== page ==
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Converting Excel time-format (hours since 1.1.1901)

Hello,

From a zone-file of a Microsoft Active Directory integrated DNS server
I get the date/time of the dynamic update entries in a format, which
is as far as I know the hours since january 1st 1901.
For Example: the number 3566839 is 27.11.07 7:00. To calculate this in
Excel I use this:
="01.01.1901"+(A1/24-(REST(A1;24)/24))+ZEIT(REST(A1;24);0;0) (put
3566839 in field A1 and switch the format of the result-field to the
corresponding date-time format).

You might guess what I need now: I want to calculate this somehow in
python.

Sorry, but I couldn't find anything in the module time or something
else to get this calculated.

Does anyone know how to convert this time in python to something
usable or how to convert this formula in python?

Thanks a lot and regards
Dirk
Dec 7 '07 #1
18 13002
On Dec 7, 7:20 am, Dirk Hagemann <DirkHagem...@gmail.comwrote:
Hello,

From a zone-file of a Microsoft Active Directory integrated DNS server
I get the date/time of the dynamic update entries in a format, which
is as far as I know the hours since january 1st 1901.
For Example: the number 3566839 is 27.11.07 7:00. To calculate this in
Excel I use this:
="01.01.1901"+(A1/24-(REST(A1;24)/24))+ZEIT(REST(A1;24);0;0) (put
3566839 in field A1 and switch the format of the result-field to the
corresponding date-time format).

You might guess what I need now: I want to calculate this somehow in
python.

Sorry, but I couldn't find anything in the module time or something
else to get this calculated.

Does anyone know how to convert this time in python to something
usable or how to convert this formula in python?

Thanks a lot and regards
Dirk
I think you want the xldate_as_tuple function in the xlrd module:

http://www.lexicon.net/sjmachin/xlrd.htm

It works like a champ for me:
>>import xlrd
xlrd.xldate.xldate_as_tuple(38980,0)
(2006, 9, 20, 0, 0, 0)
>>>
chad!
Dec 7 '07 #2
On 7 Dez., 14:34, supercooper <supercoo...@gmail.comwrote:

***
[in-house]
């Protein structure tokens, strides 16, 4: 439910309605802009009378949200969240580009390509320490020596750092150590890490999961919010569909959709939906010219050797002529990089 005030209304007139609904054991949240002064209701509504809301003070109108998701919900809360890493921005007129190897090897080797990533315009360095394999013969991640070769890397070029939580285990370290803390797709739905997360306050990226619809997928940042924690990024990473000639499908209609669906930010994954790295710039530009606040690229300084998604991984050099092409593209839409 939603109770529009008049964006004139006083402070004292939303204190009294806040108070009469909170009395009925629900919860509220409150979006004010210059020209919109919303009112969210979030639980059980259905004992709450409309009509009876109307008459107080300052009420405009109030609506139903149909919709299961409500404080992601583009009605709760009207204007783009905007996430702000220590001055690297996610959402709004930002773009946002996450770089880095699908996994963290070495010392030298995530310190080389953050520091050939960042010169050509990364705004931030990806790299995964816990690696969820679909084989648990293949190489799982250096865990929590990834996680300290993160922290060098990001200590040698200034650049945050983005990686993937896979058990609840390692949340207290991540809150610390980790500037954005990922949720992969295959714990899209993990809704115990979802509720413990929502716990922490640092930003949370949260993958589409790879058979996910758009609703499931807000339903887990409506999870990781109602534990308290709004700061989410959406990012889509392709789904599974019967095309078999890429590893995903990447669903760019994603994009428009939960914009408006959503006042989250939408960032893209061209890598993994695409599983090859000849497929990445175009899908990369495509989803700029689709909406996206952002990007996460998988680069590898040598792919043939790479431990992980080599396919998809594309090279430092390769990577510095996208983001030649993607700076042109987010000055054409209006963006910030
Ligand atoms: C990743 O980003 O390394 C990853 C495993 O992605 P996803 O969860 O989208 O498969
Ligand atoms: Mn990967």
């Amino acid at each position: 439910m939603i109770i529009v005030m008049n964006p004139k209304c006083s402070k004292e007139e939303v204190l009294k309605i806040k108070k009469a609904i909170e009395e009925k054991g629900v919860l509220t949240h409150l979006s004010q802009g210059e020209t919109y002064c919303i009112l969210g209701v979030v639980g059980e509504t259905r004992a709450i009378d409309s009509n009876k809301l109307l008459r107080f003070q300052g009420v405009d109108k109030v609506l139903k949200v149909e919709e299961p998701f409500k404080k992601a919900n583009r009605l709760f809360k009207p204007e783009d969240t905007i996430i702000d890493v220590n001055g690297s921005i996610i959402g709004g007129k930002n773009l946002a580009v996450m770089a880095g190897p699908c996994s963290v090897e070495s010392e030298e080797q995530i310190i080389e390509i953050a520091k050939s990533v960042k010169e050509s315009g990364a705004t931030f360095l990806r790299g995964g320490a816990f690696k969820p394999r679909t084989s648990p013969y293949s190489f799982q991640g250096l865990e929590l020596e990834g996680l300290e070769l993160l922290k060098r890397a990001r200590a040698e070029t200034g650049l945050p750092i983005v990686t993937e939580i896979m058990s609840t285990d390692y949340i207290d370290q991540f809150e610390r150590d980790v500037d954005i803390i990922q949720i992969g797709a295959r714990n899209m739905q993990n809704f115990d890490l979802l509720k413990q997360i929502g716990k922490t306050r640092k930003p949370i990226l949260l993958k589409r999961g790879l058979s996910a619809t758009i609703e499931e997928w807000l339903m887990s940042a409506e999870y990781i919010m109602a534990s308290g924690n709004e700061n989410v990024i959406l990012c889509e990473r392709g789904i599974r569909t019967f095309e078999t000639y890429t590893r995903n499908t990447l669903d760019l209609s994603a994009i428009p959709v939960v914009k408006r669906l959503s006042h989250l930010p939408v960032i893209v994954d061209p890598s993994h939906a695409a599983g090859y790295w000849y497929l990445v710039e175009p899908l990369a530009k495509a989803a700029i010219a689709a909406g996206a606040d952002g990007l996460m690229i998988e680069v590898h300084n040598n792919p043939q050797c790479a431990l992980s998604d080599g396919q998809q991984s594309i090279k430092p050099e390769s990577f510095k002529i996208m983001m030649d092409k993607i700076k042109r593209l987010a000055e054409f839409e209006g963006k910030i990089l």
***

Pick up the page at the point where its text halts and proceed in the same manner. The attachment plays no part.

On Dec 7, 7:20 am, Dirk Hagemann <DirkHagem...@gmail.comwrote:
Hello,
From a zone-file of a Microsoft Active Directory integrated DNS server
I get the date/time of the dynamic update entries in a format, which
is as far as I know the hours since january 1st 1901.
For Example: the number 3566839 is 27.11.07 7:00. To calculate this in
Excel I use this:
="01.01.1901"+(A1/24-(REST(A1;24)/24))+ZEIT(REST(A1;24);0;0) (put
3566839 in field A1 and switch the format of the result-field to the
corresponding date-time format).
You might guess what I need now: I want to calculate this somehow in
python.
Sorry, but I couldn't find anything in the module time or something
else to get this calculated.
Does anyone know how to convert this time in python to something
usable or how to convert this formula in python?
Thanks a lot and regards
Dirk

I think you want the xldate_as_tuple function in the xlrd module:

http://www.lexicon.net/sjmachin/xlrd.htm

It works like a champ for me:
>import xlrd
xlrd.xldate.xldate_as_tuple(38980,0)

(2006, 9, 20, 0, 0, 0)

chad!
Thanks so far, that comes close to a solution I think, BUT when I
enter 3566985 instead of 38980 I get the following error:
Traceback (most recent call last):
File "test.py", line 20, in <module>
print xlrd.xldate.xldate_as_tuple(3566985,0)
File "C:\Python25\lib\site-packages\xlrd\xldate.py", line 75, in
xldate_as_tuple
raise XLDateTooLarge(xldate)
xlrd.xldate.XLDateTooLarge: 3566985

Do I have to use another function of this module? My number is 2
digits shorter than yours. What is 38980 representing?

Dirk
Dec 7 '07 #3
On Dec 7, 7:20�am, Dirk Hagemann <DirkHagem...@gmail.comwrote:
Hello,

From a zone-file of a Microsoft Active Directory integrated DNS server
I get the date/time of the dynamic update entries in a format, which
is as far as I know the hours since january 1st 1901.
Your guess appears to be off by a couple centuries.

(3566839/24)/365 = 407
For Example: the number 3566839 is 27.11.07 7:00. To calculate this in
Excel I use this:
="01.01.1901"+(A1/24-(REST(A1;24)/24))+ZEIT(REST(A1;24);0;0) �(put
3566839 in field A1 and switch the format of the result-field to the
corresponding date-time format).

You might guess what I need now: I want to calculate this somehow in
python.

Sorry, but I couldn't find anything in the module time or something
else to get this calculated.

Does anyone know how to convert this time in python to something
usable or how to convert this formula in python?

Thanks a lot and regards
Dirk
Dec 7 '07 #4
On Dec 7, 8:15 am, Dirk Hagemann <DirkHagem...@gmail.comwrote:
On 7 Dez., 14:34, supercooper <supercoo...@gmail.comwrote:
On Dec 7, 7:20 am, Dirk Hagemann <DirkHagem...@gmail.comwrote:
Hello,
From a zone-file of a Microsoft Active Directory integrated DNS server
I get the date/time of the dynamic update entries in a format, which
is as far as I know the hours since january 1st 1901.
For Example: the number 3566839 is 27.11.07 7:00. To calculate this in
Excel I use this:
="01.01.1901"+(A1/24-(REST(A1;24)/24))+ZEIT(REST(A1;24);0;0) (put